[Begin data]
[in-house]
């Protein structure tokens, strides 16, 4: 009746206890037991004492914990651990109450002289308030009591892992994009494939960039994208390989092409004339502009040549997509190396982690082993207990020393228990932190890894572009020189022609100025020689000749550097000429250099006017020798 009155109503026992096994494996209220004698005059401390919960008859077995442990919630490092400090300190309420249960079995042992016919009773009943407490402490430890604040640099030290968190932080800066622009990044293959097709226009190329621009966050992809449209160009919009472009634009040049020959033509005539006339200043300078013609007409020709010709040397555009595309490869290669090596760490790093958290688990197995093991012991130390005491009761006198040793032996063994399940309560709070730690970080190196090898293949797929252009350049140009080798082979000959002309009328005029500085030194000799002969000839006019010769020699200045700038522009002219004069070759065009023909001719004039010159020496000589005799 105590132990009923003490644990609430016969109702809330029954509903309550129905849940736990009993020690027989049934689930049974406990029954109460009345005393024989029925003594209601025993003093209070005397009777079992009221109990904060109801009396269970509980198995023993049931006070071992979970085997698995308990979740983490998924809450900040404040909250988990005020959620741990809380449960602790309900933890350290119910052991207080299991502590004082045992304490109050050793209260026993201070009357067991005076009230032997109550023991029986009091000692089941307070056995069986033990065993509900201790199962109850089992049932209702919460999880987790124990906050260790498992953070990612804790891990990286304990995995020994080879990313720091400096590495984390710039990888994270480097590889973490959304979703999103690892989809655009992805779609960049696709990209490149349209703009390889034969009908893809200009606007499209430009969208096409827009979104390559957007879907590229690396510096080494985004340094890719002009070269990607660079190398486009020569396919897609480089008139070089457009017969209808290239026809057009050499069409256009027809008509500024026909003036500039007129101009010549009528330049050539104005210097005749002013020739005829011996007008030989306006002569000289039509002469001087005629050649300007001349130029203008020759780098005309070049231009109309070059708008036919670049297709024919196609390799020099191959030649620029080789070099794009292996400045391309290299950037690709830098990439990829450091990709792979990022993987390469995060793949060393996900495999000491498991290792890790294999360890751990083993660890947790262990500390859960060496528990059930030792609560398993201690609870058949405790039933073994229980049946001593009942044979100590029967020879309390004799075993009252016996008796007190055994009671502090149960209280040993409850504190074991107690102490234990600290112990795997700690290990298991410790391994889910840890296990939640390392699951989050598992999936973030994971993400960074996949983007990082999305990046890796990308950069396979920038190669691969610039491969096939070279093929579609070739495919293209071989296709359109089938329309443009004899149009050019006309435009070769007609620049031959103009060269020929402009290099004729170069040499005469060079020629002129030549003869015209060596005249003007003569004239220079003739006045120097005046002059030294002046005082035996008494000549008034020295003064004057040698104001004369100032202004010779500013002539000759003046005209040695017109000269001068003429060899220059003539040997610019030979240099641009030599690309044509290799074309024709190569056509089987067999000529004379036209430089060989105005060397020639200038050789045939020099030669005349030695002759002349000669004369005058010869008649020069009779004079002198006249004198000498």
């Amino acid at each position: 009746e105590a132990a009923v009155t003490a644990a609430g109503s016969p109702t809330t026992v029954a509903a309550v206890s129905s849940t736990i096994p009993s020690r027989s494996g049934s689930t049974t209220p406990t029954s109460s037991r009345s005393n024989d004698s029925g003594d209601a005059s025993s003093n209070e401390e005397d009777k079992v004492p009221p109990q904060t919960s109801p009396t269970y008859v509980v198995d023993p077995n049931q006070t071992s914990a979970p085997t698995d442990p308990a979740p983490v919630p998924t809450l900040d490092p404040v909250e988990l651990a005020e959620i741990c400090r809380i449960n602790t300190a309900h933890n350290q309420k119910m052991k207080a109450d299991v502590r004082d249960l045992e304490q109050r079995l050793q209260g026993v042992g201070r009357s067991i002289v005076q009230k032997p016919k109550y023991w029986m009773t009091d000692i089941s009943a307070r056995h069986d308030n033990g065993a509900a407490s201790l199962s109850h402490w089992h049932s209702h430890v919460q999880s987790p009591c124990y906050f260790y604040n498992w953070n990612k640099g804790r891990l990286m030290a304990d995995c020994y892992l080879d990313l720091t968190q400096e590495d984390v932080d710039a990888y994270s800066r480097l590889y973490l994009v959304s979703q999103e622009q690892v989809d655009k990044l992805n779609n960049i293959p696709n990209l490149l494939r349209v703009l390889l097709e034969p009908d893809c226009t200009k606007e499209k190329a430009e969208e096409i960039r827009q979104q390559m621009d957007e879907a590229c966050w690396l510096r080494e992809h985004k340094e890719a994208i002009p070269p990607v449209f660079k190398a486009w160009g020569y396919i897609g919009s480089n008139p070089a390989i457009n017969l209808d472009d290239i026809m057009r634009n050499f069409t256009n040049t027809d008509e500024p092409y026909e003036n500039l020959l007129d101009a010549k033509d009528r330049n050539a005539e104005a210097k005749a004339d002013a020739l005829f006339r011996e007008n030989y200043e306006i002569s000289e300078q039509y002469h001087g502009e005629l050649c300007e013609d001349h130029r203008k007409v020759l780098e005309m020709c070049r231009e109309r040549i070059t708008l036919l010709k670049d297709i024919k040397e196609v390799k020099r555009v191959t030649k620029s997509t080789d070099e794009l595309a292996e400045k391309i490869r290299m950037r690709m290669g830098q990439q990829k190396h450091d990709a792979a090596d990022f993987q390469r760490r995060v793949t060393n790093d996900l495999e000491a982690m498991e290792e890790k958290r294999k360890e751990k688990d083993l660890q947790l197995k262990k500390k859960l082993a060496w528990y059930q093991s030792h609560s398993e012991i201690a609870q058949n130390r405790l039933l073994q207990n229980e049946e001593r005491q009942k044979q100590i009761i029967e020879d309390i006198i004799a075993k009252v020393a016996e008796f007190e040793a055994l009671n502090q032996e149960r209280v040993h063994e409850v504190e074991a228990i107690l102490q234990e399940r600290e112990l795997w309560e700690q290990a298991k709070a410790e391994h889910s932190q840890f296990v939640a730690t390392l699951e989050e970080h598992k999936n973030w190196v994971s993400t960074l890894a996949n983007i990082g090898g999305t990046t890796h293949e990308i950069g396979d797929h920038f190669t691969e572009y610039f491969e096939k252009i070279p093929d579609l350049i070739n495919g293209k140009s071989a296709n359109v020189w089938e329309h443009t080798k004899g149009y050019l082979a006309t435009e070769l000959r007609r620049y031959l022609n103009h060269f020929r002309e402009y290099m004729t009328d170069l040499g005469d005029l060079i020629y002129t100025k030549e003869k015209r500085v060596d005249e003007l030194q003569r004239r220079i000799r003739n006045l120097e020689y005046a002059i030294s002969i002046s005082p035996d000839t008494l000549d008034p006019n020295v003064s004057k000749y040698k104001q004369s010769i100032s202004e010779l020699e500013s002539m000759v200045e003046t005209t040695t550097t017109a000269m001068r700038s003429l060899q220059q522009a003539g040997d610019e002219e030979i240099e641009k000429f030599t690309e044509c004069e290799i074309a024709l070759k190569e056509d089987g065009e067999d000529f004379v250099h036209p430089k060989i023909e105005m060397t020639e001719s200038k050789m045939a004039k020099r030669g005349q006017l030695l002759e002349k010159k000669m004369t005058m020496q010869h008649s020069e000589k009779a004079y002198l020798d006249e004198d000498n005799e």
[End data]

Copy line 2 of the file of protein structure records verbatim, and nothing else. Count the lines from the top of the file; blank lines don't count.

């Protein structure tokens, strides 16, 4: 009746206890037991004492914990651990109450002289308030009591892992994009494939960039994208390989092409004339502009040549997509190396982690082993207990020393228990932190890894572009020189022609100025020689000749550097000429250099006017020798 009155109503026992096994494996209220004698005059401390919960008859077995442990919630490092400090300190309420249960079995042992016919009773009943407490402490430890604040640099030290968190932080800066622009990044293959097709226009190329621009966050992809449209160009919009472009634009040049020959033509005539006339200043300078013609007409020709010709040397555009595309490869290669090596760490790093958290688990197995093991012991130390005491009761006198040793032996063994399940309560709070730690970080190196090898293949797929252009350049140009080798082979000959002309009328005029500085030194000799002969000839006019010769020699200045700038522009002219004069070759065009023909001719004039010159020496000589005799 105590132990009923003490644990609430016969109702809330029954509903309550129905849940736990009993020690027989049934689930049974406990029954109460009345005393024989029925003594209601025993003093209070005397009777079992009221109990904060109801009396269970509980198995023993049931006070071992979970085997698995308990979740983490998924809450900040404040909250988990005020959620741990809380449960602790309900933890350290119910052991207080299991502590004082045992304490109050050793209260026993201070009357067991005076009230032997109550023991029986009091000692089941307070056995069986033990065993509900201790199962109850089992049932209702919460999880987790124990906050260790498992953070990612804790891990990286304990995995020994080879990313720091400096590495984390710039990888994270480097590889973490959304979703999103690892989809655009992805779609960049696709990209490149349209703009390889034969009908893809200009606007499209430009969208096409827009979104390559957007879907590229690396510096080494985004340094890719002009070269990607660079190398486009020569396919897609480089008139070089457009017969209808290239026809057009050499069409256009027809008509500024026909003036500039007129101009010549009528330049050539104005210097005749002013020739005829011996007008030989306006002569000289039509002469001087005629050649300007001349130029203008020759780098005309070049231009109309070059708008036919670049297709024919196609390799020099191959030649620029080789070099794009292996400045391309290299950037690709830098990439990829450091990709792979990022993987390469995060793949060393996900495999000491498991290792890790294999360890751990083993660890947790262990500390859960060496528990059930030792609560398993201690609870058949405790039933073994229980049946001593009942044979100590029967020879309390004799075993009252016996008796007190055994009671502090149960209280040993409850504190074991107690102490234990600290112990795997700690290990298991410790391994889910840890296990939640390392699951989050598992999936973030994971993400960074996949983007990082999305990046890796990308950069396979920038190669691969610039491969096939070279093929579609070739495919293209071989296709359109089938329309443009004899149009050019006309435009070769007609620049031959103009060269020929402009290099004729170069040499005469060079020629002129030549003869015209060596005249003007003569004239220079003739006045120097005046002059030294002046005082035996008494000549008034020295003064004057040698104001004369100032202004010779500013002539000759003046005209040695017109000269001068003429060899220059003539040997610019030979240099641009030599690309044509290799074309024709190569056509089987067999000529004379036209430089060989105005060397020639200038050789045939020099030669005349030695002759002349000669004369005058010869008649020069009779004079002198006249004198000498």